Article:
Oracle to offer Java applet for deploying Internet apps

Oracle Corp. which is staking a large part of its future on the network computing market plans to provide its application development tool users with a Java applet for deploying applications on the Internet.

Slated for release in late fall Web Forms will allow users to take an application developed with Oracle's Developer/2000 display it with a World Wide Web browser interface and deploy it on the Internet without writing a lot of new code. Web Forms will play a critical role in the coming year or so as agencies extend their reliance on the Web said Tim Hoechst director of technology at Oracle Government Bethesda Md.

The deployment of Web-based applications will occur as a natural extension of the client/server architecture Hoechst said. "As the tools emerge I think [agencies] will be able to embrace [Web-based applications] quickly because they have been following the rules we have been suggesting for two years for putting as much functionality as possible up on the server " he said.

"Almost every application has some Web component to it now " particularly as a "reporting mechanism" for entering data into a system Hoechst noted and Web Forms will allow agencies to take applications another step.

Web Forms builds upon the architecture of Developer/2000. Because Oracle wanted to support the deployment of applications on multiple platforms Developer/2000 was designed to treat the user interface as a separate element from the rest of the application said Sohaib Abbasi senior vice president of tools and collaboration software at Oracle Redwood City Calif.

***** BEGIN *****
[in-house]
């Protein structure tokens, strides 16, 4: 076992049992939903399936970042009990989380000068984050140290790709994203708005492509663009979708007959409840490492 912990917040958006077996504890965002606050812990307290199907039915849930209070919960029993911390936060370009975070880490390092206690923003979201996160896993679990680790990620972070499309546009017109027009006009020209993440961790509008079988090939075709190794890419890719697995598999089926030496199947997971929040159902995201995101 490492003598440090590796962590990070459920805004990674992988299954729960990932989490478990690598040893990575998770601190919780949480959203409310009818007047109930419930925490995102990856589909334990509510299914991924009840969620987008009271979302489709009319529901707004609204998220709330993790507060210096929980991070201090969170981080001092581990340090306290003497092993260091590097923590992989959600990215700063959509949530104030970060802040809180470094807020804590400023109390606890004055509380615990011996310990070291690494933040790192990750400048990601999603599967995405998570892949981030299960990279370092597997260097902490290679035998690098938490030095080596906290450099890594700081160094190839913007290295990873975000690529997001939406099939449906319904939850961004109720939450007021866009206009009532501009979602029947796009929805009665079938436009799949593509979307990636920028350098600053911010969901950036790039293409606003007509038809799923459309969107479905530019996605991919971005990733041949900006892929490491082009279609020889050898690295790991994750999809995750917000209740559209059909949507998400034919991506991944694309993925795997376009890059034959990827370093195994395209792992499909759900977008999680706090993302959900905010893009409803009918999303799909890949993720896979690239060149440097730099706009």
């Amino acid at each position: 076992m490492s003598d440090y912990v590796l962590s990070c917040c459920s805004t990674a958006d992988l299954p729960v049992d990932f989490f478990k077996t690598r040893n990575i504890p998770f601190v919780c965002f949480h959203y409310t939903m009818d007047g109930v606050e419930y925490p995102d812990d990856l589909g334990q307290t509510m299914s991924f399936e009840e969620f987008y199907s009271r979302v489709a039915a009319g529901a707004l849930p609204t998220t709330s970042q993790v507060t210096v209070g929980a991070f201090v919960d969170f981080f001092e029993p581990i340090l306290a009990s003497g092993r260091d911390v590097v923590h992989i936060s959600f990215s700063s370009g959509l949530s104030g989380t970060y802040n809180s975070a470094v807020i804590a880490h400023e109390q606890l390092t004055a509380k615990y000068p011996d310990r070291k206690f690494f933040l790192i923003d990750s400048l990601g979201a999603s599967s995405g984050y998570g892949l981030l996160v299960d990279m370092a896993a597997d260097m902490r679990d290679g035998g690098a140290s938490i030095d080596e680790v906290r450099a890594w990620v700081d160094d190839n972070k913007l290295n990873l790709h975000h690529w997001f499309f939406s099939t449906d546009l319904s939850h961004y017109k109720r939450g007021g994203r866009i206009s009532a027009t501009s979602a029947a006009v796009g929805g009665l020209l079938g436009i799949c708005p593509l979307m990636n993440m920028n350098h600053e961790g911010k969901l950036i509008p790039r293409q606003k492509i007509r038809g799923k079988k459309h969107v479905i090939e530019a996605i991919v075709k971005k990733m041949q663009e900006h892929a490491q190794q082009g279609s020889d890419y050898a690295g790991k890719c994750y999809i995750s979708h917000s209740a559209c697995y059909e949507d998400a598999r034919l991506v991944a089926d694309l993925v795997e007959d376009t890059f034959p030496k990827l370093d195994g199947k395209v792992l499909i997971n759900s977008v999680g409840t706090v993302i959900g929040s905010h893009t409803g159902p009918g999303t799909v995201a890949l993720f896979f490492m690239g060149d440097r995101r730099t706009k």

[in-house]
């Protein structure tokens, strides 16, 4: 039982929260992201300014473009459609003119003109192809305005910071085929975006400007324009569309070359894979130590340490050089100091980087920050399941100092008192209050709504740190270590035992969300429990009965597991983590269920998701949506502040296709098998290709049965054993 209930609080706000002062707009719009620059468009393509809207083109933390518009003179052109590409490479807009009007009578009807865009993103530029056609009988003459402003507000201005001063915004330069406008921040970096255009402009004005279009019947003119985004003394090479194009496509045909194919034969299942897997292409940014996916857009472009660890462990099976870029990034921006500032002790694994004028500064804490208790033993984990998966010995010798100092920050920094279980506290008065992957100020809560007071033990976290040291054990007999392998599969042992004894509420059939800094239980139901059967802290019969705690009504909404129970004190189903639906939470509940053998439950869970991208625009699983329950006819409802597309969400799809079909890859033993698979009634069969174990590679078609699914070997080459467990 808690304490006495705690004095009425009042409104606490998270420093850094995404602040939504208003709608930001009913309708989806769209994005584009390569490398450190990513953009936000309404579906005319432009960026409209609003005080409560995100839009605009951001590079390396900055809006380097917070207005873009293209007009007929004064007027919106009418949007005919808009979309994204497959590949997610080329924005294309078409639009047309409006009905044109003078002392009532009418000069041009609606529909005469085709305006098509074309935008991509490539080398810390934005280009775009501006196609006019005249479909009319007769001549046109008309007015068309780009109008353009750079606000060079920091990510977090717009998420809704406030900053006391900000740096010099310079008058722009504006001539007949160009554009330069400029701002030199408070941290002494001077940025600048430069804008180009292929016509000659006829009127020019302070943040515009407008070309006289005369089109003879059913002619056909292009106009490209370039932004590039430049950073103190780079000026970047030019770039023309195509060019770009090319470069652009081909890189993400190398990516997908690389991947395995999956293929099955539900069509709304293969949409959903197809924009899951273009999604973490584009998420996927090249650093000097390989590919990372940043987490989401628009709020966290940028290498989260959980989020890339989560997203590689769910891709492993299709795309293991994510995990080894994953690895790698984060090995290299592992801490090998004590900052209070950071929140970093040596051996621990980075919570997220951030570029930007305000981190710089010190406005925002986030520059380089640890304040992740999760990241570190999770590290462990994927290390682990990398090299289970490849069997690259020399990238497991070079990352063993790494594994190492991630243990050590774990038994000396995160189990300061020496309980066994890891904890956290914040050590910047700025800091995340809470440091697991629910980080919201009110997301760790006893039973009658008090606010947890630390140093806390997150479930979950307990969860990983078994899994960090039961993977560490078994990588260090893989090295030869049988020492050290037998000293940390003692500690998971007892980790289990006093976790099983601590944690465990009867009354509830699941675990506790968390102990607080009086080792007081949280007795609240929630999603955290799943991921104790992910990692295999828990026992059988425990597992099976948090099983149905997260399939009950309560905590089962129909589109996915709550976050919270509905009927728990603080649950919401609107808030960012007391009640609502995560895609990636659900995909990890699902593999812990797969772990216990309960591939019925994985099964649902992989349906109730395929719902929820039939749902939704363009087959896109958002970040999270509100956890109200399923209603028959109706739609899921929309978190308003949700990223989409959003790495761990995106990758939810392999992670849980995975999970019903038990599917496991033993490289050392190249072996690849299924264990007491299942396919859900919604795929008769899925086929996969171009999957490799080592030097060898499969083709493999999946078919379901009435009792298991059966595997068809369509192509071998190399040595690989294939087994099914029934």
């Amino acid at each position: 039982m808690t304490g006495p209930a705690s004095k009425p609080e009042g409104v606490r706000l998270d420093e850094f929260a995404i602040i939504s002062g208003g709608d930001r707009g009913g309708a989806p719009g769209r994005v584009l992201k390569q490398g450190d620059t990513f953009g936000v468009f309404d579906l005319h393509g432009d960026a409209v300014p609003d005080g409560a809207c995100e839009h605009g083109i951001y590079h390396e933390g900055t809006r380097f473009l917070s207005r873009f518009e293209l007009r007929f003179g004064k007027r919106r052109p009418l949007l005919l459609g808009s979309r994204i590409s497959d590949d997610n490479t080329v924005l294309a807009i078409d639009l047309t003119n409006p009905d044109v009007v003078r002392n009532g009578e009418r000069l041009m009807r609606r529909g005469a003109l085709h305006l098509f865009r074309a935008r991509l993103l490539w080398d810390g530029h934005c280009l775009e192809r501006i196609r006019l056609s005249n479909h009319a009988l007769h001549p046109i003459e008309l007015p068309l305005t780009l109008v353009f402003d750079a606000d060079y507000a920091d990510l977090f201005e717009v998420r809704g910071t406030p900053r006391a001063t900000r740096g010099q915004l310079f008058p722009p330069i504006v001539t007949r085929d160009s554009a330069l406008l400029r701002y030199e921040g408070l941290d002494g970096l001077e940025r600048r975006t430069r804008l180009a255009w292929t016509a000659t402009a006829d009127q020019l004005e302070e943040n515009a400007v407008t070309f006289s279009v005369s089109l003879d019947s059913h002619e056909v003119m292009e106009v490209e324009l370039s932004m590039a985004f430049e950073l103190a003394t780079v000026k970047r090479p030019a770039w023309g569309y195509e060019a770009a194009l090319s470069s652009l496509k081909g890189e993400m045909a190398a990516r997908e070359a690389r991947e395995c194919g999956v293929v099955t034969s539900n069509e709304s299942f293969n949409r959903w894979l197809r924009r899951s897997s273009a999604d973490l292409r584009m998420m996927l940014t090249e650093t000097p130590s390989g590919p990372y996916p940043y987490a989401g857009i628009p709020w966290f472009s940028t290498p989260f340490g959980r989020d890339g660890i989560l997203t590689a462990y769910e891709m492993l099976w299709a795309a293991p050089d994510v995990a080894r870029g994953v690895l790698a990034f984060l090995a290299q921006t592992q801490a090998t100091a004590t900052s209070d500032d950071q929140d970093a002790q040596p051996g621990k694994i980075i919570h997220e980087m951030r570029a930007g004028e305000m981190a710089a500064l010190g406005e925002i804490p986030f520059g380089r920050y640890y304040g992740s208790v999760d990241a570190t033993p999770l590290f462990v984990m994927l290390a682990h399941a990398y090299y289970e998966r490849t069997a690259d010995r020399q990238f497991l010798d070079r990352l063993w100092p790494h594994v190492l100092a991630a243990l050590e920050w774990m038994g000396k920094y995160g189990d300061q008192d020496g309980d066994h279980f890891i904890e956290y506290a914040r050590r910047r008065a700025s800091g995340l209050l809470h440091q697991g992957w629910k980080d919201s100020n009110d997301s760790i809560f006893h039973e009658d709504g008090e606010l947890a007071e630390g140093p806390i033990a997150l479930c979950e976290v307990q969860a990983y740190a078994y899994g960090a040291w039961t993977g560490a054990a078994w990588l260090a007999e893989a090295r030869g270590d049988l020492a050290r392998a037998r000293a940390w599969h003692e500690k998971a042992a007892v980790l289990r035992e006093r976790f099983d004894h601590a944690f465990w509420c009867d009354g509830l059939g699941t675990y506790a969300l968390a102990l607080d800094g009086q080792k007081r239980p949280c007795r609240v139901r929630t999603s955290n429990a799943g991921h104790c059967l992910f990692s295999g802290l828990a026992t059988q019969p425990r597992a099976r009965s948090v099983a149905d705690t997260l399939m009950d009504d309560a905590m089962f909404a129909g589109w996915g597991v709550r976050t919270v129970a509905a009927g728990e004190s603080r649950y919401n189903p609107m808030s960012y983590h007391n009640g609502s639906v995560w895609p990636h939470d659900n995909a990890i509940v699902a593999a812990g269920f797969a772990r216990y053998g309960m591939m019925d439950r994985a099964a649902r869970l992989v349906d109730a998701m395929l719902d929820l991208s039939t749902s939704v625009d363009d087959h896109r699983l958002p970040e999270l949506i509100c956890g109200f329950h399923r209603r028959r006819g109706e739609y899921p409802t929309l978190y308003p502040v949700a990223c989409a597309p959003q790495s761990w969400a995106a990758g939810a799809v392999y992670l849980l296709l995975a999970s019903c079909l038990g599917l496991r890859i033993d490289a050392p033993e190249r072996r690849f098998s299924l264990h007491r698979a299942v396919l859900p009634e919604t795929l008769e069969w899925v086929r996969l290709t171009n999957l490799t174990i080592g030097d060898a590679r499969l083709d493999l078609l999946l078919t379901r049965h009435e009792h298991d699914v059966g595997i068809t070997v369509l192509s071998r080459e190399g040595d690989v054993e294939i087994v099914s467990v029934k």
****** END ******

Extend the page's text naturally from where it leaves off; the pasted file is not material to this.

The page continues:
The newest platform is the network computer - a stripped-down computer designed for accessing the Internet. Web Forms is not designed specifically for the network computer but because Web Forms' footprint is less than 100K it makes a good fit Abbasi said.

However the concept of network computing is more important than any particular network computing device Oracle said. Whatever the client the network computing architecture concentrates resources on the server and "we have from the beginning been a server-centric company " Abbasi said.

Oracle's Internet strategy fits very well with the evolution of the Web as an application environment said Wayne Kernochan vice president of commercial systems research at The Aberdeen Group a Boston consulting firm.

Information systems organizations "are looking strongly at how in the short term to use the Internet to extend what they have " Kernochan said. A product such as Web Forms meets that need by helping customers take that first step and providing a browser interface on existing applications he said.

In addition Oracle has a strategy for the server environment in which users can address many performance issues with communications multiplexing and load balancing Kernochan said.

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